by Emera. This would be fair and equitable for a national project and would
create an incentive for the power to be used both here in NL as well as in Nova
Scotia, rather than exporting it to the US at even lower rates.

The
Fiscal Stabilization Payments Program is less well known and currently involves
much less money than equalization payments. It provides financial assistance to
any province that suffers a substantial year-over-year decline in its
own-source revenues. This program appears to be a good vehicle whereby the
federal government can respond to the pandemic, but the magnitude of funds
available national would have to be substantially increased. However, it’s only
for short-term stabilization during the pandemic; no substitute for dealing
with our fundamental deficit problems. The medium and long term problems will
remain and have to be addressed by the Self-Reliant Approach.
Advisor to Premier on Economic Impacts of COVID-19

Paul Mills – Advisor to Premier on Economic Impacts of COVID-19

In
order to maintain stability over the next three years the province will need
access to financial markets. There appears to be no path forward for GNL
without either a federal guarantee or BOC intervention to buy our bonds. There
is also a risk that the cost of servicing new debt to pay off our bonds will
increase as it is unlikely that interest rates will stay at low current rates.
The limits and the borrowing rate must be decided as part of the five year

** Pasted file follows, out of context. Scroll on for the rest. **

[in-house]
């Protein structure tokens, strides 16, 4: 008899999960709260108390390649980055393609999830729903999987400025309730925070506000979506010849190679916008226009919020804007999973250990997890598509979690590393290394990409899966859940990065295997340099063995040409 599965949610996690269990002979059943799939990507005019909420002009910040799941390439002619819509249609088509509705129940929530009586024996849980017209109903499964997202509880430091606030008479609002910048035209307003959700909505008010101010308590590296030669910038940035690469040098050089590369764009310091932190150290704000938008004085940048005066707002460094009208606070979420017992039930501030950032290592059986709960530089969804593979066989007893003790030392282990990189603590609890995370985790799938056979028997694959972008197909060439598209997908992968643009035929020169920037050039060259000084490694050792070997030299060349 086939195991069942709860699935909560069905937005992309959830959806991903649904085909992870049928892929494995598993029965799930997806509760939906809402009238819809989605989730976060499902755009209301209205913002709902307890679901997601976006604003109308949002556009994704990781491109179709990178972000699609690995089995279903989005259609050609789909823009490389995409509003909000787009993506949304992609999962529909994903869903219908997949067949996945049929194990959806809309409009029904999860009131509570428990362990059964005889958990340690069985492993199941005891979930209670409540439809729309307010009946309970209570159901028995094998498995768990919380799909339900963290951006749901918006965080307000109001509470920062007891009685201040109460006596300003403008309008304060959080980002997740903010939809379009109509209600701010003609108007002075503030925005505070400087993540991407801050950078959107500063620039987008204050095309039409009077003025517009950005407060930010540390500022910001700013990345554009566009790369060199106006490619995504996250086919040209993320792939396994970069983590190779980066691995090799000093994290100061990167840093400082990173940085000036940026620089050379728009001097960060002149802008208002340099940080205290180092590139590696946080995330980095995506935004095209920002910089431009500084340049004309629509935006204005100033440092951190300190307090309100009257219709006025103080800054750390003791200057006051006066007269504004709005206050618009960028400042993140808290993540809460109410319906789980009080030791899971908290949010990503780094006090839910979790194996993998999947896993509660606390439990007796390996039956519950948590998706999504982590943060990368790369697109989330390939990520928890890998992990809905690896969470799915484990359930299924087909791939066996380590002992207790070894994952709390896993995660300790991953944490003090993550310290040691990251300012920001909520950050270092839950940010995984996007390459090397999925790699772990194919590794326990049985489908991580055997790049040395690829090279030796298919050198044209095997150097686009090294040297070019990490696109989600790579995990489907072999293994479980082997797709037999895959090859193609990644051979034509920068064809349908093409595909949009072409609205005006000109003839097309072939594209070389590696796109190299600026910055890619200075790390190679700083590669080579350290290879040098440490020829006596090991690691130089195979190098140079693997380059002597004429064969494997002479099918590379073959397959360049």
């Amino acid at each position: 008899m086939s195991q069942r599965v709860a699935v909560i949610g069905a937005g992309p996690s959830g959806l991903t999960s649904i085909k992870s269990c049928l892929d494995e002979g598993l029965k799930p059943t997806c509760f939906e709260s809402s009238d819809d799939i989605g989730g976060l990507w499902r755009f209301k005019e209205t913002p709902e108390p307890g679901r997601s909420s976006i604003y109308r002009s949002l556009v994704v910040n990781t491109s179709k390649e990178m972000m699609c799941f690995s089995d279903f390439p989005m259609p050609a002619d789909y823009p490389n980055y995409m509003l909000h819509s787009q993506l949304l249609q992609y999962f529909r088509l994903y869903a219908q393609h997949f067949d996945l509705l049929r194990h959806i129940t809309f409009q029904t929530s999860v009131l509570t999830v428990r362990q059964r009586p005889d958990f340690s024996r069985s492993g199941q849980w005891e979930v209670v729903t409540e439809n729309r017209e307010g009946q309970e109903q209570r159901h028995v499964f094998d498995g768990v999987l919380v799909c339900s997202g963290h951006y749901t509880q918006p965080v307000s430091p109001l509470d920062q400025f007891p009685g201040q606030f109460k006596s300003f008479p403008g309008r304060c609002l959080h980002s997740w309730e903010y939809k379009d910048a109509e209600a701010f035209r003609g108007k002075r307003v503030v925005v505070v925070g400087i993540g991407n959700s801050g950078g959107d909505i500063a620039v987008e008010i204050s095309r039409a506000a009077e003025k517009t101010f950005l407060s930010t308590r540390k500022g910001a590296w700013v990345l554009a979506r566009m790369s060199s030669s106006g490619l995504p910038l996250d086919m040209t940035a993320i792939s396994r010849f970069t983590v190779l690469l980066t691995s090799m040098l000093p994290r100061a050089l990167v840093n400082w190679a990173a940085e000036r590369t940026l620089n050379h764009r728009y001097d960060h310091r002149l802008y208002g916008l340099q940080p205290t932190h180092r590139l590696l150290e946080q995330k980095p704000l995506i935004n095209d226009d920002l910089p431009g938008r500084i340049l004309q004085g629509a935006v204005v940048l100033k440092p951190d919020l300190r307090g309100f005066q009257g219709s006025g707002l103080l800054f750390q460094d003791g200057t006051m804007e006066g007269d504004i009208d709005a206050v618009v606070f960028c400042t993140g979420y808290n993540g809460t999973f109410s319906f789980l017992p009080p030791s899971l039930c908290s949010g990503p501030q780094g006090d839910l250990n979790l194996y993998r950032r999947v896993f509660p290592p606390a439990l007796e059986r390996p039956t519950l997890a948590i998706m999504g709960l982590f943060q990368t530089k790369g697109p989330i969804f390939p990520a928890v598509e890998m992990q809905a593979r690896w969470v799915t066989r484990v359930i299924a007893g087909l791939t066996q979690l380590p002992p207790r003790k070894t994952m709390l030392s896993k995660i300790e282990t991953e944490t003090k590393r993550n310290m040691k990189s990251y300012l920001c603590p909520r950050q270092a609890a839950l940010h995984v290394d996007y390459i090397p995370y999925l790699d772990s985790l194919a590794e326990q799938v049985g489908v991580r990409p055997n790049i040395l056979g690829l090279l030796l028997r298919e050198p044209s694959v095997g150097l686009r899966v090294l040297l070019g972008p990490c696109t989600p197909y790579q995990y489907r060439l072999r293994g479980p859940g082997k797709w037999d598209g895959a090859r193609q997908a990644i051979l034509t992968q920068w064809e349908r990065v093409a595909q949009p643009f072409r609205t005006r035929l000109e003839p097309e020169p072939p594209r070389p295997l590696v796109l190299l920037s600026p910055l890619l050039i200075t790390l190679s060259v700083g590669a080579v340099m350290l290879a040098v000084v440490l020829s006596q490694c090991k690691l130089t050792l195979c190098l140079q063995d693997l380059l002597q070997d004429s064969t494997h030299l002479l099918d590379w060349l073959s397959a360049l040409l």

recovery plan.

Conclusion
Our
province must work together with other provinces as well as bilaterally with
Ottawa. We do have circumstances of our own which require federal support but
we also share with other provinces the enormous fiscal and economic problems
created by the pandemic and the associated collapse in oil prices. Where
possible we must make common cause. We must also build an understanding, both
among our sister provinces and with the federal government, that we are facing
extraordinary challenges.

The
next three years will be a difficult period for all of us, from a medical,
social, economic and fiscal perspective. How can we chart a course through
troubled waters? How much will we do to help ourselves and how much will Ottawa
do to help us, without setting unacceptable precedents? Is the framework we
have set forth here a viable basis for discussion as to how we can jointly manage
through the pandemic and beyond, with the help of the Government of Canada? Are
we prepared to make the painful adjustments needed and to commit the province
to a balanced budget within three to five years to maintain our status as an
autonomous and proud province of Canada?

If
we adopt the dependency model we must recognize that the federal government